On Friday night, the Akron Civic Theatre will be filled with toe-tapping grooves and funk-soul from contemporary jazz saxophonist Boney James and his band.

James Oppenheim got the nickname “Boney” in the 1980s, when he was a fresh-faced backup musician for Morris Day, the Isley Brothers, Bobby Caldwell and others. James is touring behind his album “Honestly,” released on his birthday in 2017. It's his 11th chart-topping album in a row, spending four weeks at No. 1 on the Billboard Contemporary Jazz chart.

Steeped in the slinky R&B sounds he grew up on, the album produced three number one singles on “smooth adult contemporary” and two tunes that made the R&B chart, which James remarked that “for a sax player in this day and age is pretty epic.”

He recorded, produced and played much of the mix of contemporary and throwback sounds in his backyard studio, but it also features contributions from Avery Sunshine — who sang and wrote the lyrics for the title track, a Quiet Storm-ready contemporary soul ballad — and indie R&B master Eric Roberson, on the simmering “If I Can’t Hold You.” “Honestly,” at a svelte 10 tracks and 42 minutes, is made to be heard in one sitting, another nod to the old-school way of making music.

“I like records that you're going to put on and listen to all the way through,” James said from a tour stop in Annapolis, Maryland. “I think that’s a good amount of time so you can listen to the record from start to finish. That’s the way I like to make the record, like it’s one whole statement. I know most people now, they put it on, and it’s on random or they just stream the one song they like. But I’m still trying to make records.”

Like many artists in the fuzzily defined genre, James, 57, bristles a bit at the “smooth jazz” designation, often used derisively by non-fans of the groove-heavy, melodic, R&B-based style of mostly instrumental music. When terrestrial radio was still queen, the “smooth jazz/contemporary jazz” format was a safe bet, with most midsize and major markets across the country having at least one station dedicated to the sound. In 2019 most of those stations have switched formats, making Cleveland/Akron’s popular 107.3-FM The Wave a rarity.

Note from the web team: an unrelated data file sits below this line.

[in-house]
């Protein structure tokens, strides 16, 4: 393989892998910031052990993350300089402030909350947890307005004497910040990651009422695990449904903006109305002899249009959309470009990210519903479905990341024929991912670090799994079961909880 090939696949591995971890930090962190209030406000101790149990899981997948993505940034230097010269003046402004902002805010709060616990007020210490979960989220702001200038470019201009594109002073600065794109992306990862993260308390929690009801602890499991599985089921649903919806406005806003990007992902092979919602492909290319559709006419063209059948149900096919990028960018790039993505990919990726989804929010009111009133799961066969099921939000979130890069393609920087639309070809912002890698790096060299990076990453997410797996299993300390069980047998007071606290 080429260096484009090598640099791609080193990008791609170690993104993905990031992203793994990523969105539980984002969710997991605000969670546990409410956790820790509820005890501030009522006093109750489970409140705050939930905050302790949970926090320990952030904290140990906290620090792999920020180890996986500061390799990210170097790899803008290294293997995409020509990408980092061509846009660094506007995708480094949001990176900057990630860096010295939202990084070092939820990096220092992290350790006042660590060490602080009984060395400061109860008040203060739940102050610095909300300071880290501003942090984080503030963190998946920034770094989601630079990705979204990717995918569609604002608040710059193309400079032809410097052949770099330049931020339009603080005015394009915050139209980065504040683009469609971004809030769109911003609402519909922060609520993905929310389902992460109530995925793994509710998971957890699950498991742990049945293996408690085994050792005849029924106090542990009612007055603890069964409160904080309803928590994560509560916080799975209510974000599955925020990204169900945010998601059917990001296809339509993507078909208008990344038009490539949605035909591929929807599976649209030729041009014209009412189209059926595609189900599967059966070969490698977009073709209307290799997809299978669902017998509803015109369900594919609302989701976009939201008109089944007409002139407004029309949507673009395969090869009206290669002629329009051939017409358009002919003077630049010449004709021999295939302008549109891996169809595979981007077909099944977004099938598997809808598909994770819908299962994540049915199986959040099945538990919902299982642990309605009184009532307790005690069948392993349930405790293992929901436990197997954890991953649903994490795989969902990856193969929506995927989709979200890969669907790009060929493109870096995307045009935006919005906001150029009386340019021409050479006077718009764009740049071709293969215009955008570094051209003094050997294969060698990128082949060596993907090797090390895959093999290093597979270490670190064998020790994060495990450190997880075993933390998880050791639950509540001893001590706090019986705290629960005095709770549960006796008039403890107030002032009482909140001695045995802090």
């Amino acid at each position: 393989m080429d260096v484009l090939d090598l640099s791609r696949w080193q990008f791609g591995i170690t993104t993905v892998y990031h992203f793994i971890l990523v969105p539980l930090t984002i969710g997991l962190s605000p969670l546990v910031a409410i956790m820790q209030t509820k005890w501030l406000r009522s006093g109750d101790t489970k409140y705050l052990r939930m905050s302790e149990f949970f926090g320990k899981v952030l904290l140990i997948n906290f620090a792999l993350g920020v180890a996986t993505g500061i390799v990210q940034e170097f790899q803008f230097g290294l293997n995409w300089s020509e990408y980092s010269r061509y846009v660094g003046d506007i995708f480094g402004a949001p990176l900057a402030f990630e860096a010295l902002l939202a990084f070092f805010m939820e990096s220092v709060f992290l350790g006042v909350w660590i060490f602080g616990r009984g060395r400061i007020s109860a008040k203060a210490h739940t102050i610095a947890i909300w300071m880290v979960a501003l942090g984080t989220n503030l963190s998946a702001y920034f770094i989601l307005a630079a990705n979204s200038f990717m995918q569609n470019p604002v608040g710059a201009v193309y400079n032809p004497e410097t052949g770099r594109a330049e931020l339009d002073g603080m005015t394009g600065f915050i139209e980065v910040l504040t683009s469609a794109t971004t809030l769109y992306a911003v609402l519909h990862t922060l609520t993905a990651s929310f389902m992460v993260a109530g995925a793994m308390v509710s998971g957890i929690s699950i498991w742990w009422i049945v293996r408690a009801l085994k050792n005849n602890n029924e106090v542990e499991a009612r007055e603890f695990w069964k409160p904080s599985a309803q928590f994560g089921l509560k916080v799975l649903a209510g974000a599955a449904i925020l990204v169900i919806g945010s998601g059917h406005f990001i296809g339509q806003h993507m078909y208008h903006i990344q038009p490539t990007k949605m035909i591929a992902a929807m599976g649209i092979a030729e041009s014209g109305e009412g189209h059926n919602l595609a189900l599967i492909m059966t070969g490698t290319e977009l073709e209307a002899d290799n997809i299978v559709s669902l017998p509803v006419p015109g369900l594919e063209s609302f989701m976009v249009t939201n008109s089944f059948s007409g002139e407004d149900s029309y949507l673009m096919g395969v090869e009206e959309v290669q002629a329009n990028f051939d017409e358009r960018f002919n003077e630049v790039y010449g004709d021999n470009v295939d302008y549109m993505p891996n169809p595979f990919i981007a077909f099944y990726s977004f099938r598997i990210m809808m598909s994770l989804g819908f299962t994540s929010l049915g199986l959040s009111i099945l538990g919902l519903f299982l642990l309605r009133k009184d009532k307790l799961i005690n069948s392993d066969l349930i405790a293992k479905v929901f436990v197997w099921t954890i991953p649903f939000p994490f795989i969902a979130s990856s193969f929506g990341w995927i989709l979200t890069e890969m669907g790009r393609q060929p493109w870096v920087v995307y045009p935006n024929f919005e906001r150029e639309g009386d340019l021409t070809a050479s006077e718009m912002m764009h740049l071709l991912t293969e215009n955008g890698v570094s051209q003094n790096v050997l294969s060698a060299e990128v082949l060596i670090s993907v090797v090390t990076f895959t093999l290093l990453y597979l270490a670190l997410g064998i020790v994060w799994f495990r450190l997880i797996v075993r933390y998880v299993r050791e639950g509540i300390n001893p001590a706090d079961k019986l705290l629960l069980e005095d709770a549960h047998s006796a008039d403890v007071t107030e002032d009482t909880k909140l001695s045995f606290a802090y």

James called The Wave “one of the very last terrestrial stations playing this kind of music, whatever it is we’re calling it. I like to call it 'Boney James music' and not get into those other labels.” He appreciates its continued survival and success, but he’s doing just fine.

“It’s a beautiful thing. I gotta say the love for the music that I’m making does not seem to have dissipated ... even as the business has changed. I’m still selling records and people are still coming to the shows. So it’s all good from where I’m standing, but that area you're living in, there are certainly a lot of fans there and I’m very grateful for that,” he said.

“My fans still like to buy records, they’re a little more old school like I am,” he added, noting that when he first started, there were still record stores “on every corner.”

James grew up in New Rochelle, New York, where he was introduced to the sound that melded jazz, R&B and fusion.

“I loved this particular type of music — instrumental music contemporary jazz is how I think of it, or R&B instrumental music — since I was a kid when I first heard Grover Washington Jr. doing it in 1975, and Ronnie Laws and the Crusaders and George Benson and David Sanborn and all the artists from that wonderful era,” he said.

“That was back when radio stations would play all different kinds of music all at the same time. It wasn’t so format-specific. I’ve always just really responded to it. It’s a great combination of improvisation and song and groove and just crossing genres.”

Though he’s been touring for more than year, James says “It’s wonderful. I love it. There’s really nothing I’d rather be doing.” He has started working on his next album and is thankful he gets to do the things he loves most.

“It’s pretty wonderful, the life I’ve had so far. It’s hard to believe that it’s actually happening.”

 

Malcolm X Abram can be reached at mabram@thebeaconjournal.com or 330-996-3758. Like him on Facebook at http://on.fb.me/1lNgxml, and follow him on Twitter @malcolmabramABJ.